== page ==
This year, when my parents offered to buy me a season ticket for my birthday present to the series, I jumped at the chance. I was hoping to hear more of the great music I'd experienced last year.

Well, after the first concert of the year, I can say, so far, so good.

Last night, the season kicked off with one of the legends of bluegrass, Earl Scruggs. Now, while I enjoyed country music back in the day, I have to admit my knowledge of bluegrass and its history is rather limited. I know what I enjoy and thanks to the library, I've sampled a variety of artists in the past year, but I still don't know a lot about it. So, while I knew the name Earl Scruggs, I wasn't necessarily familiar with a lot of his music and his influence. To be honest, he was the guy who'd been featured on a couple of episodes of "The Beverly Hillbillies" and I think he was on "Hee Haw." But that's about where my familiarity ended.

As Scruggs took the stage last night, I wasn't sure what to expect. At first, he seemed a bit weak (he just turned 83). I wondered if he'd make it through the first two songs, much less the hour and a half of so that he entertained the crowd. He and his band (which included two of his sons) played a variety of songs from the long career Scruggs has enjoyed. It was all wonderful and like I said, it made an hour and a half seem like five minutes had passed. Scruggs and company brought the house down with the theme from "The Beverly Hillbillies" as well as the theme from "Bonnie and Clyde" (Foggy Mountain Breakdown).

But what impressed me was the talent of everyone on stage. Scruggs was great, but he was surrounded by superb talent, all of whom got a chance to showcase what they can do.

A great evening and the good part is--I've got five more concerts to look forward to this summer.

posted by Michael Hickerson at 6/22/2007 10:08:00 AM | |
Tuesday, June 19, 2007
Obsessions Meme
Tish tagged me with a meme about our obsessions. It's pretty simply--just write about five things you obsess about.

If you're a regular reader, these five things shouldn't shock you too much.

1. Doctor Who - Fairly obvious as the number one choice and anyone who's been around me for more than ten minutes knows it. My favorite TV show of all-time and one I've taken a lot of interest in over the years. Thankfully the Internet came along so I can obsess about it with fellow fans rather than seeing the eyes glaze over of family and friends.

2. UT sports - As I've said many times, I don't care if they're playing pick-up sticks against Florida or Bama, I will watch and I will want to win in the worst possible way. Football is probably the worst here as you can't get much better than game day for the Vols. That said, I love all things UT sports--women's basketball, men's basketball, baseball, softball, track, field, swimming, competitive underwater basket weaving...you get the idea.

3. Star Trek - Yes, I know two TV shows on the list. But you know, Trek was my first love before I found Dr Who. And I am fascinating by the original series, having seen all the eps many times and read all the behind the scenes books out there. I love the original novels that come out and read as many of them as interest me. And let us never forget I decided the time had come to take the plunge on that wacky new DVD format a few years ago when classic Trek was coming to DVD. I'd wanted all the original 79 commerically released and that's what I've got...I am hoping to share this love with my niece and nephew.

4. My family - I am blessed to live within ten minutes of my immediate family. I am close enough to spoil my niece and nephew often and wouldn't trade that for anything. (Even now, when I've got strep throat from them...it's worth it). And to be near enough to my family to join them for dinner, catch a movie together or just help each other out when we need it is something that is a wonderful . It's an obsession, but I think this is a good one. Someone once told me that my neice and nephew are two of the most important people in the world to me--and they're right. They're two of several very important people in my life.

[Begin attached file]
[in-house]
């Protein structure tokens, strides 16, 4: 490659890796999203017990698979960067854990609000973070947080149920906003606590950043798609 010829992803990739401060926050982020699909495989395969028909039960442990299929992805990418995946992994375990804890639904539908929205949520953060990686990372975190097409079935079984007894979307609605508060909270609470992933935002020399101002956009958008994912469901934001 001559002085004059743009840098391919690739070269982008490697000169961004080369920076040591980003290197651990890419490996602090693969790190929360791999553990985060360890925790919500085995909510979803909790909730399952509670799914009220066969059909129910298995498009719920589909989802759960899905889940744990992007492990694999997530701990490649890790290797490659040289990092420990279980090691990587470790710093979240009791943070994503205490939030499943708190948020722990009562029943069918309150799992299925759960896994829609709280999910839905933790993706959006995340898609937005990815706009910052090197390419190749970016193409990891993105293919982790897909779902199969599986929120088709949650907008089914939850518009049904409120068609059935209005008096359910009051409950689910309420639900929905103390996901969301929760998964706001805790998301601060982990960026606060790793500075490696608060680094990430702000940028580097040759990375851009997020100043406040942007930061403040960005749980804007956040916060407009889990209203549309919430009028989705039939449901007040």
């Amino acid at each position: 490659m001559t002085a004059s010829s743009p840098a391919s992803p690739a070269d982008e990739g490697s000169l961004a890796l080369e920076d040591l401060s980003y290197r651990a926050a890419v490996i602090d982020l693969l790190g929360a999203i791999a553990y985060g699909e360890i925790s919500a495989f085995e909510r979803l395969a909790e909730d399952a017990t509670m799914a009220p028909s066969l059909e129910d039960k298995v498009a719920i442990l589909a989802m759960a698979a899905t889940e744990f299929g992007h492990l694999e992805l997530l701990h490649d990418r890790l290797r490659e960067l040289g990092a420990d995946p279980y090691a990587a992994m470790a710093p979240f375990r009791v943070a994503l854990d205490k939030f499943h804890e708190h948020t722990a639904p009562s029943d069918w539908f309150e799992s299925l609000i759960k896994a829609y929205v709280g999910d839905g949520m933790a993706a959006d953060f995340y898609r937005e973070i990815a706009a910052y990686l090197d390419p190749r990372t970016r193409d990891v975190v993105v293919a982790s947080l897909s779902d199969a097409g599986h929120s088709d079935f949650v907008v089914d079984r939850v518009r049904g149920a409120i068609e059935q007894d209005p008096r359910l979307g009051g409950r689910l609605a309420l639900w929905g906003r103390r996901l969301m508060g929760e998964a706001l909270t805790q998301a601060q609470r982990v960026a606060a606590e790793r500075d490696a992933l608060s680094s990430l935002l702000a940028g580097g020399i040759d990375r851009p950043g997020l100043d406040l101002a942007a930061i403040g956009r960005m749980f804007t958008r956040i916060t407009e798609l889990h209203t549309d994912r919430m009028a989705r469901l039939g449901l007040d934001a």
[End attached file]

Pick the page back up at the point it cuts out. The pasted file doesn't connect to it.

5. Reading - Books are the first and best form of virtual reality out there. I love getting lost in the pages of a good book and have a big pile of books to be read--not only literally, but a list in my head. I have a constant list of things on reserve at the library and I get positively giddy when a new novel by a favorite author comes out. I am still wondering how I missed that Stephen King had a new book coming out last week...I must be slipping in my old age.

I'm not going to tag anyone for this...but if you want to join in, please do.

posted by Michael Hickerson at 6/19/2007 07:32:00 PM | |
Monday, June 18, 2007
If you missed it...
If you missed last night's highly funny Robot Chicken parody/homage of the six Star Wars films, you can watch it here.

I highly recommend it.

I loved the scenes of Vader getting rid of Jar-Jar, only to be haunted by him. And the janitor who kept getting transferring to wherever someone was killed was also funny.

That said--I think my favorite part of the whole show was the "dubbing" on the scene in the Catnina from the original Star Wars...

posted by Michael Hickerson at 6/18/2007 09:51:00 PM | |

Robot Chicken - Star Wars parody

If you missed last night's "Robot Chicken" homage spoofing of Star Wars, you missed one of the funniest half-hours of TV in a long time.



posted by Michael Hickerson at 6/18/2007 10:44:00 AM | |
Friday, June 15, 2007
Can't we all just get along?
A couple of days ago, a friend asked me my thoughts on the upcoming presidential election.

I have to admit, I responded with that using a question to answer a question, trying to get a feel for if we could have a healthy disagreement or if I said that I liked one candidate or another if I was going to get a long diatribe on why he or she was wrong and this disagreement would lead to us no longer being able to be passing acquaintancs, much less friends.

It seems these days that the world has become so polarized we can't even engage in a lively debate about the candidates or the big issues or even the differences between the various political parties.

At least that's how it seems sometimes.